• toxicology tests, which gauge acute, sub-acute, and chronic toxicity. Acute toxicity is studied by using a rising dose until signs of toxicity become apparent. Current European legislation demands that "acute toxicity tests must be carried out in two or more mammalian species" covering "at least two different routes of administration".[139] Sub-acute toxicity is where the drug is given to the animals for four to six weeks in doses below the level at which it causes rapid poisoning, in order to discover if any toxic drug metabolites build up over time. Testing for chronic toxicity can last up to two years and, in the European Union, is required to involve two species of mammals, one of which must be non-rodent.[140]
  • efficacy studies, which test whether experimental drugs work by inducing the appropriate illness in animals. The drug is then administered in a double-blind controlled trial, which allows researchers to determine the effect of the drug and the dose-response curve.
  • Specific tests on reproductive function, embryonic toxicity, or carcinogenic potential can all be required by law, depending on the result of other studies and the type of drug being tested.

Pharmacokinetics (in Greek: pharmacon meaning drug, and kinetikos meaning putting in motion) is a branch of pharmacology dedicated to the determination of the fate of substances administered externally to a living organism. ... Drug metabolism is the metabolism of drugs, their biochemical modification or degradation, usually through specialized enzymatic systems. ... The kidneys are important excretory organs in vertebrates. ... An intravenous drip in a hospital Intravenous therapy or IV therapy is the administration of liquid substances directly into a vein. ... Intramuscular injection is an injection of a substance directly into a muscle. ... A 21mg dose Nicoderm CQ patch applied to the right arm A transdermal patch or skin patch is a medicated adhesive patch that is placed on the skin to deliver a time released dose of medication through the skin and into the bloodstream. ... Acute Toxicity is a property of a substance that has toxic effects on a living organism, when that organism is exposed to a lethal dose of a substance once. ... Chronic toxicity is a property of a substance that has toxic effects on a living organism, when that organism is exposed to the substance continuously or repeatedly. ... Drug metabolism is the metabolism of drugs, their biochemical modification or degradation, usually through specialized enzymatic systems. ... A randomized controlled trial (RCT) is a form of clinical trial, or scientific procedure used in the testing of the efficacy of medicines or medical procedures. ... Dose response is the change in effect on an organism caused by differing levels of exposure to a substance. ...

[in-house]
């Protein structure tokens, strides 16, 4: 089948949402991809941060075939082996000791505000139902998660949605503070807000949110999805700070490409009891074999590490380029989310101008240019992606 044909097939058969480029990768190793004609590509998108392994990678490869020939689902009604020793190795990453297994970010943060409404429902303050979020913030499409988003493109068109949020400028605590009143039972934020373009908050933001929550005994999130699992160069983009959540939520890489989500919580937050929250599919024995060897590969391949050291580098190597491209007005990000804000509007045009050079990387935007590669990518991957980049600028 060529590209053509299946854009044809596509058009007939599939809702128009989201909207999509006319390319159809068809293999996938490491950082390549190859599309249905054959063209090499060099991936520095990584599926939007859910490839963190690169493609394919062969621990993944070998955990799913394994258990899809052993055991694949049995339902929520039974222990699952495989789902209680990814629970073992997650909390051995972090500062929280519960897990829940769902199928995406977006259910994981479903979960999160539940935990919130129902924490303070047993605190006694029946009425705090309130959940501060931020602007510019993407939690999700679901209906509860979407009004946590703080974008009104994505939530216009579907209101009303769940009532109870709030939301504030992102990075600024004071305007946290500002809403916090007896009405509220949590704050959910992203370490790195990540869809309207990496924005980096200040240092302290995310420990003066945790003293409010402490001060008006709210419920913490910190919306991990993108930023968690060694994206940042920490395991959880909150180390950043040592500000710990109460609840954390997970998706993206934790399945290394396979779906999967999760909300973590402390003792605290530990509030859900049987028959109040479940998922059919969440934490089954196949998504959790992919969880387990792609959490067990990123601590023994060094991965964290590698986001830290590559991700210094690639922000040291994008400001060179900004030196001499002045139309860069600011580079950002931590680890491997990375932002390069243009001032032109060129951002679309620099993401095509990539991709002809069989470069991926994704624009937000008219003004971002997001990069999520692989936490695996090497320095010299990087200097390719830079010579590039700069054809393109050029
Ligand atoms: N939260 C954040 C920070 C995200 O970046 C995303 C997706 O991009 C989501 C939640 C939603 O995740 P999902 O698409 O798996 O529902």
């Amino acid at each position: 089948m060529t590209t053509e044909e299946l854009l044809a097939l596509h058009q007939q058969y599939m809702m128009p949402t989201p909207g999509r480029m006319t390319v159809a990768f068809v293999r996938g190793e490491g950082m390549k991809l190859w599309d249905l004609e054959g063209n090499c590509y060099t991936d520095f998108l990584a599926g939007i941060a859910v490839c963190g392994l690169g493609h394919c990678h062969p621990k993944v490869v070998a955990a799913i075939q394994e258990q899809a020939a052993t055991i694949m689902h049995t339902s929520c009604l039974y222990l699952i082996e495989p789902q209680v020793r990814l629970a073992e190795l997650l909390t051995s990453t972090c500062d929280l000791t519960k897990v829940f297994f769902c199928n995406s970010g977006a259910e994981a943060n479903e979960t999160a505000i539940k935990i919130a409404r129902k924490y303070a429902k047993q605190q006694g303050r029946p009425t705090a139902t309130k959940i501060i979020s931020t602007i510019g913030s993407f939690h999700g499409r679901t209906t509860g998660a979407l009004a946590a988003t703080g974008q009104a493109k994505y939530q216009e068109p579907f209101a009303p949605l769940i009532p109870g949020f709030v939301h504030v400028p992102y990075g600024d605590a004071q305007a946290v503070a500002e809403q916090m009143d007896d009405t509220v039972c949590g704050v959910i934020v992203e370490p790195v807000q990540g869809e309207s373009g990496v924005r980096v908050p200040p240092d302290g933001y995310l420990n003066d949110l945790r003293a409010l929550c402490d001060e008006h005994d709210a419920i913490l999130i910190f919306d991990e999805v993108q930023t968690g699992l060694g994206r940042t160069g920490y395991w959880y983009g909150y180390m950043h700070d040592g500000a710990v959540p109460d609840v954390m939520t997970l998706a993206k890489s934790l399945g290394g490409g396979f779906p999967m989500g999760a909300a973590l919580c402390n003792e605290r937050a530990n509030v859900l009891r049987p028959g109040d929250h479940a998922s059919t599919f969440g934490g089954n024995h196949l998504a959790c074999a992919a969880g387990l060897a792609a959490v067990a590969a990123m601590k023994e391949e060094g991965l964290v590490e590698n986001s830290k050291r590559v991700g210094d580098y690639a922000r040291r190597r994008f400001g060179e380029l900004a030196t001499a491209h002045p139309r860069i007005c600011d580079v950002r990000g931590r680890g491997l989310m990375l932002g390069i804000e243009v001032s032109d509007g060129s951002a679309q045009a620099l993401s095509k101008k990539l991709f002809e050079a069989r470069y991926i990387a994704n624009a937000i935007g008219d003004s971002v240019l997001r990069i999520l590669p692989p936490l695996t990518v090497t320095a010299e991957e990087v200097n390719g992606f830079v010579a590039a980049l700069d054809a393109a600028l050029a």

Education, breeding, and defense

Animals are also used for education and training; are bred for use in laboratories; and are used by the military to develop weapons, vaccines, battlefield surgical techniques, and defensive clothing.[95]

A technician assessing mice in a typical research vivarium.
A technician assessing mice in a typical research vivarium.